Pre-Raj India had dozens of names, and even now it goes by endonyms ranging from Jambudweepa to Hindustan, and from Aryavarta to Bharat. The efficiency-minded English cut through the clutter with the time-honored Latin “India,” or Land of the Indus River. Indeed, lots of exonyms are leftovers from the Roman Empire, which never conquered a land it couldn’t rename. Germania (exonym Germany, endonym Deutchland), Aegyptus (exonym Egypt, endonym Masr) and Finnia (exonym Finland, endonym Suomi) are all hand-me-downs down from the Caesars, now firmly rooted in 2,000 years of common usage.
English uses relatively few exonyms, possibly because of England’s relative isolation in ancient times. China uses a ton of them, the result of trying to phonetically approximate foreign names using an unwieldy pictographic alphabet, often with delightful results. Rendered in ancient Hanzi characters, the United Kingdom becomes Yingguo, or Brave Country, Germany translates as Deguo, or Virtue Country, and America is Meiguo, or Beautiful Country. Similarly, and for similar reasons, the U.S. translates from Japanese as Beikoku, or Land of Rice.
Interestingly, the French used to pronounce Paris precisely as we do today. In a fit of Gallic joie de vivre, however, they dropped the “s” from, well, pretty much everything, making the city’s native pronunciation “Paree,” and making fully-pronounced Paris an endonym that became an exonym. In the other direction, America is an exonym hung on the New World by a German cartographer in 1507, but which has since gone native, making it an exonym that became an endonym.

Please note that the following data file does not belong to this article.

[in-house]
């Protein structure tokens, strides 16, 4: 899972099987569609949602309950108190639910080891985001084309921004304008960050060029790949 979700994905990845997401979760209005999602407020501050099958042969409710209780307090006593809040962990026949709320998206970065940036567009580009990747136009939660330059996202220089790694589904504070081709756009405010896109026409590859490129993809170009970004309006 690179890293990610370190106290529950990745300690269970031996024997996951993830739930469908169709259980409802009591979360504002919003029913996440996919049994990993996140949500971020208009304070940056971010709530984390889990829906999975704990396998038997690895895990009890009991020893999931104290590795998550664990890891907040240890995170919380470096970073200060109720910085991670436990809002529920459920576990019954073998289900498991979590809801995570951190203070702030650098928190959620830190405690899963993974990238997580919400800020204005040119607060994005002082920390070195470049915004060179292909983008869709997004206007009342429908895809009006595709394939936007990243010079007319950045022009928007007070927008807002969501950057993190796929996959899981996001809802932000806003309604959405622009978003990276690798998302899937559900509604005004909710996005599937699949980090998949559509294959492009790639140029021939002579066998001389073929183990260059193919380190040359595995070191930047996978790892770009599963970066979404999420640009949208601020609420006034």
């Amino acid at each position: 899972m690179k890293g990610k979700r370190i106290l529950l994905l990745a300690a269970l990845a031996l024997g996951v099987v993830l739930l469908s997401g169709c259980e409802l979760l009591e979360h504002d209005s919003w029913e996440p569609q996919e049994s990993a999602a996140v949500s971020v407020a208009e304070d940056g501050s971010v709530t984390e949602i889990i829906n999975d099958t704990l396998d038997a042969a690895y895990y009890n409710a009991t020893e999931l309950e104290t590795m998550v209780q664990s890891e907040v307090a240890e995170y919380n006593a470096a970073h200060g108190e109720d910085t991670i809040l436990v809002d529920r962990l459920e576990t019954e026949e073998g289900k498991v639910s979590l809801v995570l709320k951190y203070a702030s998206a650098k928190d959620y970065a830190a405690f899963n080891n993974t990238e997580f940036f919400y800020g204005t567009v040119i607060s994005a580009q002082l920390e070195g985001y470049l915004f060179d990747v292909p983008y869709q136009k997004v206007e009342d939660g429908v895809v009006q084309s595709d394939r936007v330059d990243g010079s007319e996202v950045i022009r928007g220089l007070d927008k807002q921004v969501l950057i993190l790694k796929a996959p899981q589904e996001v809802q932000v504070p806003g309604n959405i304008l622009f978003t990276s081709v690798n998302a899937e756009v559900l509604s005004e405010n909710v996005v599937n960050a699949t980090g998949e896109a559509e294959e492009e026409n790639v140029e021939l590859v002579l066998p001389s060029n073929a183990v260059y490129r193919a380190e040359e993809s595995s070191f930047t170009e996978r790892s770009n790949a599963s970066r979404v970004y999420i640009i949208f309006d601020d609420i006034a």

Every now and then a country or city will try to shake off an exonym it doesn’t like. In 1935, Persia successfully persuaded the rest of the world to start calling it by its endonym, Iran. In 1939, the monarchy of Siam became parliamentary Thailand, and in 2008, imperial Peking reinvented itself as socialist Beijing.
The United Nations doesn’t like exonyms, condemning them as arrogant echoes of colonial oppression and, worse, culturally disrespectful. For what it’s worth, the nation that’s known to itself as Hellas is known by dozens of exonyms including Greece, Grecia, Griechenland, Kreeka and Gorogorszag, and all those foreign names don’t seem to bother the Hellenes one bit.
As a matter of language, exonyms are not sobriquets, pseudonyms or slang. The names we use for Krung Thep (Bangkok), Al-Qahirah (Cairo) and Baile Atha Cliath (Dublin) are correct and proper English, suitable for all uses foreign and domestic. From a press point of view, two hallmarks of good journalism are clarity and concision, which is why writing guides often caution against the use of endonyms where familiar exonyms exist.
Which brings us back to Ukraine.
Is the name Kiev an exonym? Yes, because it was initially given to the city by outsiders. No, because it became and remained the capital’s chosen title for more than a thousand years. And yes, because a city’s endonym is whatever its inhabitants say it is, and if the good citizens of Kiev would rather think of themselves as the good citizens of Kyiv, it’s nobody’s business but their own.
So take your pick. Whether you say Kyiv or Kiev, you’re saying it right.